Northern Exposure

Another Strike Against Wal-Mart in Quebec: Arbitrator Imposes Collective Agreement

For the last five years, two Wal-Mart big-box stores in Quebec have been the subject of certification applications filed by the United Food and Commercial Workers Union (UFCW). The first store to be unionized was located in the town of Jonquière. Wal-Mart decided to close down that operation in 2005 immediately after the union applied for binding arbitration to settle the terms of the collective agreement.

The Quebec Labor Code provides that an arbitrator designated by the Minister of Labor can impose the content of a first collective agreement. This may be done when the parties are unable to reach an agreement, after negotiation and government-assisted mediation/conciliation. In imposing an agreement, the arbitrator must decide the terms “according to equity and good conscience.” The arbitrator may also take into account the conditions of employment that prevail in similar businesses.

The Jonquière case is currently before the Supreme Court of Canada. It recently heard arguments by UFCW that the law which allowed Wal-Mart to close the store violates the employees’ constitutional right of freedom of association. The court’s decision is expected this fall.

The second store to be unionized in Quebec is located in St-Hyacinthe. Approximately 180 workers have become the first group of Wal-Mart big-box store employees in Quebec to be covered by a collective agreement. The arbitrator’s decision was delivered last April after more than four years of legal challenges, negotiations, and mediation.

The St-Hyacinthe collective agreement comes on the heels of a 2008 arbitration that imposed the terms of a collective agreement for a group of eight employees of Wal-Mart’s Tire and Lube Express outlet in Gatineau, Quebec. Wal-Mart decided to close down that operation shortly after the arbitrator’s award.

In the St-Hyacinthe case, the parties had, through mediation, agreed on most clauses of the collective agreement. In the decision, the arbitrator noted the efforts made by the parties and their willingness and openmindness to achieve a settlement on the content of this first contract.

Is this an indication of future contract negotiations between Wal-Mart and the UFCW? We will soon find out. First contract negotiations are underway for a large store and a Tire and Lube Express outlet in Hull, Quebec. Negotiations are also underway for a Wal-Mart store in Weyburn, Saskatchewan.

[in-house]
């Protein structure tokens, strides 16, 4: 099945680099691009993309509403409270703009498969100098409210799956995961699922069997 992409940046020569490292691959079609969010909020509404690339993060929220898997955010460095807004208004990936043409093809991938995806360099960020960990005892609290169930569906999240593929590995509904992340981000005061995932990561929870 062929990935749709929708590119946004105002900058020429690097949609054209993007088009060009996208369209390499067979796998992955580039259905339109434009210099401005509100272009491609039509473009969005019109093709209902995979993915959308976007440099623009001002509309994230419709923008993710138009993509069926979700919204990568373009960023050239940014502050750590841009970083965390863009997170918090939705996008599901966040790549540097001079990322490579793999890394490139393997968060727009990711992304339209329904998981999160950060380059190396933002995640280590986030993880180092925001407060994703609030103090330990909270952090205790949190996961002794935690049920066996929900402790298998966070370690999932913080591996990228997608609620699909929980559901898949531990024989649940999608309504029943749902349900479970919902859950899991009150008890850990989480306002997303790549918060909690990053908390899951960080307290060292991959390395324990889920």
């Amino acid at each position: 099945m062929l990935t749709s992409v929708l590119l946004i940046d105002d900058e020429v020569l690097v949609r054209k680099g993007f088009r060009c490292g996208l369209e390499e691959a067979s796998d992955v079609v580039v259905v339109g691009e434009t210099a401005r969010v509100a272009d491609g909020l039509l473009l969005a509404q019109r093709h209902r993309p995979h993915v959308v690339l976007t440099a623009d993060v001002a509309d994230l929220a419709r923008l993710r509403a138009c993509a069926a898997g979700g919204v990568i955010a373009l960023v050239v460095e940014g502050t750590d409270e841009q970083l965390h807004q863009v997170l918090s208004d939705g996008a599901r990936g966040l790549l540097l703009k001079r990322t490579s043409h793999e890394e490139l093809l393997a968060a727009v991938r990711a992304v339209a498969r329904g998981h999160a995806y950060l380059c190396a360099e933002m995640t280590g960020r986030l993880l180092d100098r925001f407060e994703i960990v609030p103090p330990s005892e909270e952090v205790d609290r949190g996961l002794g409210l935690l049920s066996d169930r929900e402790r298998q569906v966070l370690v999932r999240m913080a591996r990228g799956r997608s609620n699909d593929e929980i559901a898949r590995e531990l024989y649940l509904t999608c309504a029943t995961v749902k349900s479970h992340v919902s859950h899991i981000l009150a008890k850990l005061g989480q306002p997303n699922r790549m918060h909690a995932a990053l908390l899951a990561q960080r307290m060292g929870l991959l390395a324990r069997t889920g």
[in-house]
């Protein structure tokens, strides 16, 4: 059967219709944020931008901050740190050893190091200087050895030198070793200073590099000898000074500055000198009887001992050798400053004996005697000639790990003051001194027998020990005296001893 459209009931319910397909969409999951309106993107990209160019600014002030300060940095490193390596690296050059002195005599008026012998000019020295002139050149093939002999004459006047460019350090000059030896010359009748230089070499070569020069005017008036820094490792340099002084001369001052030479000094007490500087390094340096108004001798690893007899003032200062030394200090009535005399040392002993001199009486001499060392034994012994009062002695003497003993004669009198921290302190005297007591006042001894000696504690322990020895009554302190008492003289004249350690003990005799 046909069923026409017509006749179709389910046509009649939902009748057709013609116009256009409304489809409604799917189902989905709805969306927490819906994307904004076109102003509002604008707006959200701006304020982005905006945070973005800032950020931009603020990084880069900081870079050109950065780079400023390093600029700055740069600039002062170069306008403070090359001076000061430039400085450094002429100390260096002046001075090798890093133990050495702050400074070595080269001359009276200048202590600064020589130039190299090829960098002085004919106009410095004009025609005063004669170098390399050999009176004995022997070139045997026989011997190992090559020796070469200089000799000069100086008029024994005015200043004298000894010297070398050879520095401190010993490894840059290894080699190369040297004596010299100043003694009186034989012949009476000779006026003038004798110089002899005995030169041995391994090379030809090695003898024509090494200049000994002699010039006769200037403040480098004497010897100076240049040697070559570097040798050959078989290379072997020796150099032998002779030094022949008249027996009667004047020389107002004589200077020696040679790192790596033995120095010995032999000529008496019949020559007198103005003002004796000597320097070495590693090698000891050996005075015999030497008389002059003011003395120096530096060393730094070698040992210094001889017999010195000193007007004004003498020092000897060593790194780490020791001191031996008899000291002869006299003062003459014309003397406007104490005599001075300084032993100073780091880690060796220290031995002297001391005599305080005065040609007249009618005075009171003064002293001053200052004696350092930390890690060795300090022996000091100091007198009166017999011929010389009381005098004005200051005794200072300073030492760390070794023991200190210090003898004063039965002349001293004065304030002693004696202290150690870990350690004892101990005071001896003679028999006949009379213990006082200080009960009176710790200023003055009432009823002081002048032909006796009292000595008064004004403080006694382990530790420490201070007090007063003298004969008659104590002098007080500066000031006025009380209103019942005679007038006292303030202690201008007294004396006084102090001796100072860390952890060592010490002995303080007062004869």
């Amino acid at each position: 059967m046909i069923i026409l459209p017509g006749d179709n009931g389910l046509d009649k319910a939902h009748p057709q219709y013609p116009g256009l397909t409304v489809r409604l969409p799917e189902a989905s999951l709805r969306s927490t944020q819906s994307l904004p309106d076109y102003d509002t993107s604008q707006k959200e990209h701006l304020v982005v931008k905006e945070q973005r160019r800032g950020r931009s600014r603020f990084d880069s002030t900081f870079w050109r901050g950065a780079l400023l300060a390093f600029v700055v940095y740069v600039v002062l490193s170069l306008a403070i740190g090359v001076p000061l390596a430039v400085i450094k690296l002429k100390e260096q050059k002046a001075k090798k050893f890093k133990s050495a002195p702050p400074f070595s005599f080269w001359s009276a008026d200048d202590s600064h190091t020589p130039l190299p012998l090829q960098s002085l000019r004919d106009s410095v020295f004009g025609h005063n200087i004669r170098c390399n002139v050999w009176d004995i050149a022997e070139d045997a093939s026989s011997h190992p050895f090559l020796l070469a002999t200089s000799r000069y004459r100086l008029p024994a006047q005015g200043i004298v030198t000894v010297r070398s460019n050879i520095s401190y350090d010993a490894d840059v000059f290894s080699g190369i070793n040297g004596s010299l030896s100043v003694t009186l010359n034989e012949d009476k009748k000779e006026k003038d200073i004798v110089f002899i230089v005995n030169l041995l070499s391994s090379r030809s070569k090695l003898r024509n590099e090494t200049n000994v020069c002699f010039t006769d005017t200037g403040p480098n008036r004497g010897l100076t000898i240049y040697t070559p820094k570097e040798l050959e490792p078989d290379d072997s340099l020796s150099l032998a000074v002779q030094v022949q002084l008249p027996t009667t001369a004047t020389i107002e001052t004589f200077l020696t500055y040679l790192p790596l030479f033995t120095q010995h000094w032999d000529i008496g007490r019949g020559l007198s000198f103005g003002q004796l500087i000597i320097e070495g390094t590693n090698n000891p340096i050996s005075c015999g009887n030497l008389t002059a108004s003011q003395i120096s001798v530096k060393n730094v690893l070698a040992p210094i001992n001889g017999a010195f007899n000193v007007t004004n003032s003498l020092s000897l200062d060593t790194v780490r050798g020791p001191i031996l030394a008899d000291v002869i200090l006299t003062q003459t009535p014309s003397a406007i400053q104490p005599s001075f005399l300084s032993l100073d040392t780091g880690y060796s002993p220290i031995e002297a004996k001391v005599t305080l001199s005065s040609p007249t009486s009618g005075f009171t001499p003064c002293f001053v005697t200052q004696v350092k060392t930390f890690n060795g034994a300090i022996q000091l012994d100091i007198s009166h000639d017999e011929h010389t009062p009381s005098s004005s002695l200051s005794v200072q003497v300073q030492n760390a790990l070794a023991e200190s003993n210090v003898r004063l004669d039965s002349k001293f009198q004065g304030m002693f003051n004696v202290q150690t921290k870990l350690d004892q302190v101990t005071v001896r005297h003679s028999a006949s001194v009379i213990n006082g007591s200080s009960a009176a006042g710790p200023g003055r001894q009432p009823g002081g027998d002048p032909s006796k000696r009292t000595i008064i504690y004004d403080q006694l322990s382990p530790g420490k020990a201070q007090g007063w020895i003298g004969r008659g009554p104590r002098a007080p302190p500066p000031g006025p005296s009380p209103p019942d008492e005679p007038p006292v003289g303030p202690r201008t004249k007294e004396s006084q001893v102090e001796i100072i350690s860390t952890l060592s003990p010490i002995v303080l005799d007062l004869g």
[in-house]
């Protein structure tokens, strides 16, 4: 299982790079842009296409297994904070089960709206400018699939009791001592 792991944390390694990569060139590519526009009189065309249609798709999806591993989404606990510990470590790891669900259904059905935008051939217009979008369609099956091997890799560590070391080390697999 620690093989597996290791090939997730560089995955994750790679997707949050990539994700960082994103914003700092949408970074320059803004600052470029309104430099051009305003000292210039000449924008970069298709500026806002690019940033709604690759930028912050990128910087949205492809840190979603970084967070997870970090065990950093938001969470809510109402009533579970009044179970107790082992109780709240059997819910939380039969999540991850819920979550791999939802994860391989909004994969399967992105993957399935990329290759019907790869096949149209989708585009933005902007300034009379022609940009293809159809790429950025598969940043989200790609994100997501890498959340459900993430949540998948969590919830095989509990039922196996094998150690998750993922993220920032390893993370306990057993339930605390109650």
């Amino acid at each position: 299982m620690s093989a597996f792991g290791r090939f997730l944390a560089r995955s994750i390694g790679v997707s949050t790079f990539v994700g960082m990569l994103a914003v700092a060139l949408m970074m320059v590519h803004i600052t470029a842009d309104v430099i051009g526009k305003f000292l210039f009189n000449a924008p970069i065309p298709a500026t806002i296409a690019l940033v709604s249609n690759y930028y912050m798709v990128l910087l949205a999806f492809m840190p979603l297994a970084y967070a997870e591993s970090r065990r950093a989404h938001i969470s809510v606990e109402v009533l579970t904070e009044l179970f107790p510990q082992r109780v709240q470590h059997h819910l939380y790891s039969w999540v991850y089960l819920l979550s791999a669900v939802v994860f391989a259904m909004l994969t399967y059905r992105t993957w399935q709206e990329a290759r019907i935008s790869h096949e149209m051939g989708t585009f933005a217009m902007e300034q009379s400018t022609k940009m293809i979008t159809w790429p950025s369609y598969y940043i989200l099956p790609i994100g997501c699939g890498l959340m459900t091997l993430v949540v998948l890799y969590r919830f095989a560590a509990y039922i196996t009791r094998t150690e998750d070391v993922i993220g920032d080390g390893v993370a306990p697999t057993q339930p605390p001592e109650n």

The UFCW is not cheering too loudly about the St-Hyacinthe decision.  The arbitrator rejected several of its proposals on key issues. For instance, the employer’s proposals were adopted with respect to salary increase and dental insurance. On salary, Wal-Mart was permitted to maintain its policy that salary increases vary according to employees’ performance. Performance quality is determined pursuant to annual evaluations. This practice is in place in all Wal-Mart’s stores across Canada. On the second point, the arbitrator adopted Wal-Mart’s Canada-wide dental insurance plan.

However, “according to equity and good conscience,” the arbitrator awarded a salary increase of 30 cents per hour upon the signing of the collective agreement, with a similar increase in the second year of the agreement.

There is no doubt that the Supreme Court of Canada’s decision regarding Jonquière will have a significant affect on future negotiations and business decisions that Wal-Mart (and others) may consider in Canada. Before the Court, each side understandably took firm stands. Wal-Mart argued it has the right to close any store it wants, anytime it wants. The union argued that intimidation of employees who seek to form a union is illegal. It follows, they state, that the threatening and subsequent closing of an entire store where the employees wish to unionize, clearly fits under that description and must also be unlawful.

Northern Exposure will keep you informed of future developments.

Contact the author, Dominique Launay